In summary therefore, those tennis players with their overt inner speech (usually accompanied by fist pumping or smashed rackets depending on its positive or negative nature) open a window for us to understand one of the most potentially crucial and amazingly complex constituents of the perceptual loop of how sensations generated by the body under stress are changed into emotions that we ‘feel’ and respond to, which both explains to us how our body is feeling, behaving and ‘doing’ by the vocalisation of an ‘I’ voice, and at the same time creates our sense of self as a result of how the dialogue responds to this explanation, vocalised as inner speech, through our ‘Me’ voice, which is both reflective and created by the phantom others which shape us and regulate us. However, the inner voices can be our worst enemies, if they are too strong, or too harsh, or too demanding on us, and if so, they are probably produced by a damaged childhood with over-demanding parents, coaches, or teasing peer children which make us feel like what we are doing is never ‘enough’, even of course though what ‘enough’ is will always be a relative thing, and different for every different person on earth. Some Sport Psychologists have tried to improve sporting performance of athletes they work with by altering the content and nature of their inner speech, though Lonnie Athens made the relevant point that if one’s inner speech was too changeable, one’s sense of self would be fluid and not permanent, which in most folk it seems to be, and that only extreme psychological trauma, such as assault, divorce, near death or death of a loved one, where a state of existence is created which the ‘Me’ voice has no frame of reference, will allow the ‘Me’ voice be changed, and of course, it may change from a positive or neutral to a more negative ‘commentary state’. Having said that, my own inner voices have changed subtly as I have aged, and are (fortunately) more tolerant and forgiving as compared to what they were like in my youth. Often when doing sport, in contrast to when I was young when my ‘Me’ voice was insistent I keep going or be a failure, my inner voices now I am in my fifties often encourage me to slow down and look after myself, now that my body is old, less efficient, and damaged by the excesses of sport and wilful behaviour of my youth. So clearly there is some capacity to change and maintain one’s sense of self. Having said that, my sense of self is also subtly different from what it was in my youth, so this may be related to the changes in the make-up of my inner voices (and their underlying subconscious control mechanisms, perhaps due to the desires of my youth mostly being fulfilled in my life to date), or may not be related to them at all. More research work is needed for us to better understand all these concepts and mental activities that are continuously active in our mind and brain.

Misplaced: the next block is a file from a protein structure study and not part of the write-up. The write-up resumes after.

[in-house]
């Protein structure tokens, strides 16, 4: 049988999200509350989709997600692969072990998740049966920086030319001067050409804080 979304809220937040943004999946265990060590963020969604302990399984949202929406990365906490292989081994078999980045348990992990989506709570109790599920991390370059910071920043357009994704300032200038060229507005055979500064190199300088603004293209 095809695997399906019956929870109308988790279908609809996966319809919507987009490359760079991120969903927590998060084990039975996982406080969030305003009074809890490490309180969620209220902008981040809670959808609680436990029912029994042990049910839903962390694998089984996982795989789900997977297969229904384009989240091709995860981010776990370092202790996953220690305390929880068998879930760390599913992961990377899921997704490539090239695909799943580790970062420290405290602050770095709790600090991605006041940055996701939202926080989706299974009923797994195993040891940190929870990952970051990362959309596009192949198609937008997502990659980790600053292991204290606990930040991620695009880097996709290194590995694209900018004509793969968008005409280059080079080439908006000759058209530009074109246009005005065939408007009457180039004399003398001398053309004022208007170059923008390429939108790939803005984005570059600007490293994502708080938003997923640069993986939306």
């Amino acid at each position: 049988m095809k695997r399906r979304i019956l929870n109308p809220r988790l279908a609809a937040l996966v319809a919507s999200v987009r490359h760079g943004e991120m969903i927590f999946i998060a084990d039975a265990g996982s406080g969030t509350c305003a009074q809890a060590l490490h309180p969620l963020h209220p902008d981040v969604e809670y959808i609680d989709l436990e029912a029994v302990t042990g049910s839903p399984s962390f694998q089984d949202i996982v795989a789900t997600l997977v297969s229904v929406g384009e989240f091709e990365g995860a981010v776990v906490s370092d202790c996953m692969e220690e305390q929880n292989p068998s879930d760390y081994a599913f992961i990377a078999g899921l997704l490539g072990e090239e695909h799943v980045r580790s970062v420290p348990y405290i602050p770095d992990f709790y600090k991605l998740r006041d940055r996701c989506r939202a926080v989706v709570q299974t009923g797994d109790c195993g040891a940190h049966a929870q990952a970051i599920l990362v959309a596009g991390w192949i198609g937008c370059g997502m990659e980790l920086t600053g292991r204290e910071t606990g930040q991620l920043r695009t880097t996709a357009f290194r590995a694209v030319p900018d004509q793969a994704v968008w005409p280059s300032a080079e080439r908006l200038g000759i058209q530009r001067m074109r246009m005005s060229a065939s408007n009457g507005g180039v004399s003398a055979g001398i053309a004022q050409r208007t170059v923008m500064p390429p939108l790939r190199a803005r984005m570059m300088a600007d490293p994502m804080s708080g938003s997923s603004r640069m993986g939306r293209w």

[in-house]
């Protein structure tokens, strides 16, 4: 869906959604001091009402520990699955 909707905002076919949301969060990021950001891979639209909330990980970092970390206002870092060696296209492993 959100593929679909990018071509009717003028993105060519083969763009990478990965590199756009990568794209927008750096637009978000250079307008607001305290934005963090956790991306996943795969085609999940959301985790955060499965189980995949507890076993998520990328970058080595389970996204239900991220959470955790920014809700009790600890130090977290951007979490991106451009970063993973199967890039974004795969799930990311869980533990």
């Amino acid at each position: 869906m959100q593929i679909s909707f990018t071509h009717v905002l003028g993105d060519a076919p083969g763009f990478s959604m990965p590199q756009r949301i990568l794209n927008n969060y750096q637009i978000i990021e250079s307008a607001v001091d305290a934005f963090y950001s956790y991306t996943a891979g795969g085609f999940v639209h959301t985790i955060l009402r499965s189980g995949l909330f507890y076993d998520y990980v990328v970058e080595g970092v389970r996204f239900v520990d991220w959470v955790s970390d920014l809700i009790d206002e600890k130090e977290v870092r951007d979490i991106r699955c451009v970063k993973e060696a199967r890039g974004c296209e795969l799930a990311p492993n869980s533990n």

At this point in time our inner speech is the only real-time window we have into our subconscious, and is both ‘ourselves’ (as hard a concept this is to understand and accept) and our continuous companion through each minute of each day of our life. Often one wishes to turn off one’s inner voices, and interestingly some drugs do seem reduce the amount of ‘heard’ inner voices, but this does open up the philosophical challenge of whether if one has no inner speech, whether one will be aware that one is conscious, or aware of one’s current state of being. My inner voiced has been ‘shouting at me’ during the last two paragraphs of writing this, telling me I am tired and hungry, and it’s time to stop writing for the day and go in from my garden shed home working office to spend time with the family, and get some food and drink to replenish my energy levels. While I resisted their siren tune until completing this piece of writing, now it’s done, I will bow to my inner voices incessant request and sign off and head in for some welcome rest and relaxation. Of course I know that after a short period of relaxing, my inner speech will be chattering at me again, telling me to go back to my garden shed office and check the grammar and spelling of this article, and start preparing for the next. There is no peace for the wicked, particularly from our ever present, and ever demanding, inner voices!